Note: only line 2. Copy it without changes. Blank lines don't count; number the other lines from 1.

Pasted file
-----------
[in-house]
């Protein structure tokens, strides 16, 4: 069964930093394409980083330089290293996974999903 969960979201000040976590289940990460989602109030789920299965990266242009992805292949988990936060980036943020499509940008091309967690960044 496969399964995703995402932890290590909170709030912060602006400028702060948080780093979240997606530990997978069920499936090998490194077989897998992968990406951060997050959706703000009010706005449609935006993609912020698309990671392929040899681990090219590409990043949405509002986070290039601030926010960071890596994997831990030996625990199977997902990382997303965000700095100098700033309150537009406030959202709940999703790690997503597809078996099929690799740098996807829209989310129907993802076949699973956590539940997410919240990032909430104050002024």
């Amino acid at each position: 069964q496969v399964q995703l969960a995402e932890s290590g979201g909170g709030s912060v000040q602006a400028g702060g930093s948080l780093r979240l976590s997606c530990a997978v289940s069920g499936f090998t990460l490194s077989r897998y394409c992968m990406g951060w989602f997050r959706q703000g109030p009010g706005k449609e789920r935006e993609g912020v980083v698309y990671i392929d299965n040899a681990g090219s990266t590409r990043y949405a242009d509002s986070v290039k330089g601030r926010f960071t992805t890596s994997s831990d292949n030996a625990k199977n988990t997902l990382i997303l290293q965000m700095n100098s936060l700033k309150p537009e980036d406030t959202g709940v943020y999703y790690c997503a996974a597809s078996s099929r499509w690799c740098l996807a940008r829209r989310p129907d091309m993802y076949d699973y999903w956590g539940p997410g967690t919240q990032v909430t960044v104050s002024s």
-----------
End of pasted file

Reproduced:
């Protein structure tokens, strides 16, 4: 069964930093394409980083330089290293996974999903 969960979201000040976590289940990460989602109030789920299965990266242009992805292949988990936060980036943020499509940008091309967690960044 496969399964995703995402932890290590909170709030912060602006400028702060948080780093979240997606530990997978069920499936090998490194077989897998992968990406951060997050959706703000009010706005449609935006993609912020698309990671392929040899681990090219590409990043949405509002986070290039601030926010960071890596994997831990030996625990199977997902990382997303965000700095100098700033309150537009406030959202709940999703790690997503597809078996099929690799740098996807829209989310129907993802076949699973956590539940997410919240990032909430104050002024």